Yasser Arafat’s “Moukata” Compound in Ramallah:
A Center for Controlling and Supporting Terrorism

Note: Information on these "document" pages obtained from the IDF web site.

Arafat’s compound in Ramallah houses the office of Fuad Shoubaki, the accounting administration of the Palestinian General Security Service. Shoubaki is the chief procurement and finance officer of the Palestinian Authority and was one of the key players involved in the “Karine A” arms smuggling affair.

Shoubaki’s previous office was located 100 meters south of Arafat’s office. Following the “Karine A” affair, Shoubaki was arrested and interrogated in the office of the Head of the General Intelligence Service Tiraawi, which is adjacent to Chairman Arafat’s office. This is one of the offices IDF forces entered as a part of the Wall of Defense operation (April, 2002).

Inside Tiraawi and Shoubaki’s office building, IDF forces found a large amount of weapons (including RPG launchers) which the PA is forbidden to possess, according to its agreements with Israel. IDF forces also found counterfeit money as well as documents belonging to Fuad Shoubaki. These prove that Shoubaki continued to operate “business as usual” in the Moukata compound, even after his involvement in the “Karine A” affair (January, 2002) was discovered.

Shoubaki is close to Chairman Arafat and often accompanies him as a part of official Palestinian delegations to Arab countries. He also holds private meetings in countries willing to support the Palestinian terrorist efforts, such as Iraq, which he visited in November 2001.

Fuad Shoubaki is also in charge of financing the “Fatah” branches, which carry out terrorist activities under a cover name – “the Al-Aksa Brigades”.

Evidence found by IDF forces in the course of the present operation in Ramallah established a clear link between Shoubaki and the Al-Aksa Brigades.

Original documents seized by the IDF in the “Moukata“ compound reveal that the Al-Aksa Brigades is an established organization, which holds official correspondence with Fuad Al-Shoubaki’s office in order for it to finance its planned operations. This money does not go merely to finance propaganda concerning terrorists involved in attacks, but also to control the planning of future attacks. One document captured in Ramallah, for example, is a request from Al-Aksa officials, dated September 16th, asking Shoubaki for money to prepare bombs – “the costs of making one explosive charge is at least 700 NIS. Each week, we require 5 to 9 charges for cells operating in the various regions”.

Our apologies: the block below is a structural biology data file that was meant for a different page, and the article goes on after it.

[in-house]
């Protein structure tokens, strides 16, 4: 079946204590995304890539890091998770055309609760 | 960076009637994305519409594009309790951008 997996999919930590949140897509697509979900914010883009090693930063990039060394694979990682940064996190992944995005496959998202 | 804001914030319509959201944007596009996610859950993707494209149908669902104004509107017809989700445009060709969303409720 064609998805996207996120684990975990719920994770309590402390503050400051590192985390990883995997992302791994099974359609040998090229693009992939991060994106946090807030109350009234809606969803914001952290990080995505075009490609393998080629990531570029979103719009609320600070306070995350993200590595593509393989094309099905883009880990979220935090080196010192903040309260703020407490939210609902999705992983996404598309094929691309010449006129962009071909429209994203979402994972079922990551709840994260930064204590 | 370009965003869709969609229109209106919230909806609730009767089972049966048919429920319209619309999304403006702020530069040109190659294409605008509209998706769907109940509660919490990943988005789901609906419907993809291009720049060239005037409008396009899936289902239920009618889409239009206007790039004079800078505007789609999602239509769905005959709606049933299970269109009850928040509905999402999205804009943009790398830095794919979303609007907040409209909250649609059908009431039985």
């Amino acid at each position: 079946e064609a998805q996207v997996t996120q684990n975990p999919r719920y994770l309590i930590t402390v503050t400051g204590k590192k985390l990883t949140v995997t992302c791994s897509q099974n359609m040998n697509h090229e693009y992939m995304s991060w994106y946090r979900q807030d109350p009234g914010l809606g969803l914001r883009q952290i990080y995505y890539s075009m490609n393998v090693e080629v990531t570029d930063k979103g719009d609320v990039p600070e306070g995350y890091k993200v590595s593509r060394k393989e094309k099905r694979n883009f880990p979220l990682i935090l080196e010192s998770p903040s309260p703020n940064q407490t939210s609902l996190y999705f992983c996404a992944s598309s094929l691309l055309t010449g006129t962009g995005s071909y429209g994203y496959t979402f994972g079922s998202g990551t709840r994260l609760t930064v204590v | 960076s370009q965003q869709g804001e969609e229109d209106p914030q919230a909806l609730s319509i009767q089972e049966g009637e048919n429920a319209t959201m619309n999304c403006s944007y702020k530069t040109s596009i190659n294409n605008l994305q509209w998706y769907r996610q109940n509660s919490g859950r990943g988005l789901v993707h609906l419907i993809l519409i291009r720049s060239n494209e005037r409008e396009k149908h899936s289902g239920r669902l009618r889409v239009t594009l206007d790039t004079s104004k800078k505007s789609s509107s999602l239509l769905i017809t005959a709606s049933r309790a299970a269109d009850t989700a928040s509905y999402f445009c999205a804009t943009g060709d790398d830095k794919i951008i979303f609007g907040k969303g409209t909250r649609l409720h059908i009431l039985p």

A handwritten document found in the same office, translates this request to monetary terms using a simple method of calculation: an average of 7 bombs a week = 5,000 NIS a week or 20,000 NIS per month.

Shoubaki also provided ongoing funding for the activity of the Al-Aksa Brigades in the Bethlehem region, when he transferred monthly salaries to the organization’s activists in the area. Also, he was involved in purchasing weapons, which were stolen towards the end of the year 2000 from an IDF base in the area. These weapons were later used to carry out attacks against Israeli civilians in the area of Jerusalem.

Shoubaki was active in other regions as well and had been involved in smuggling arms from Jordan and Egypt (via underground tunnels).

The Al-Aksa Brigades organization carried out suicide and “Self Sacrifice” (terrorist shooting) attacks in growing numbers in the last six months: After carrying out only two attacks towards the end of 2001, the organization adopted a more aggressive and intensive modus operandi involving suicide and shooting attacks. Al-Aksa carried out 4 attacks in January 2002 (in Hadera, Jerusalem and Tel-Aviv); 6 in Febuary (in Mehola, Army Base “80”, Jerusalem, and the Maccabim checkpoint); and 9 in March (in Netanya, Ashdod, Jerusalem, Tel Aviv, Kfar Saba and Efrat).

The growing rate of the attacks corresponds to the plan outlined in the document of September 16, 2001 (5 days after the September 11 attack in the U.S), for the preparation of a large number of explosive charges each month, for which Shoubaki was asked to provide the money.

The “Al-Aksa Brigades” is a cover name assumed by the Fatah to avoid responsibility for its terrorist activities. The organization’s activities are directed by Marwan Barghouti (head of the Tanzim in the West Bank), who passes concrete instructions to Al-Aksa operatives. The Al-Aksa Brigades has recently been declared a terrorist organization by the U.S.

The Al-Aksa Brigades planned infrastructure involves more than just bullets and bombs. An additional letter captured in Shoubaki’s office (see below) details an ambitious plan of this terrorist organization to create a factory for the manufacturing of heavy weapons. Among other things, purchasing a lathe (costing $25,000) and other machines needed to process the metal in order to manufacture weapons such as rockets and mortars. It is known that the Al-Aksa Brigades are producing rockets similar to the “Kassam” rockets made by the Hamas.

The required investment in the weapon factory is $100,000, and the ongoing expenses are measured at $15,000 per month. It is no wonder that these requests are being received by Shoubaki, the procurement and finance officer who seems to have a hand in everything.

The network established by Shoubaki includes Iran and Iraq on the one hand (countries which are a part of the “Axis of Evil”), and branches of the Fatah hiding behind the name “Al Aksa Brigades” on the other.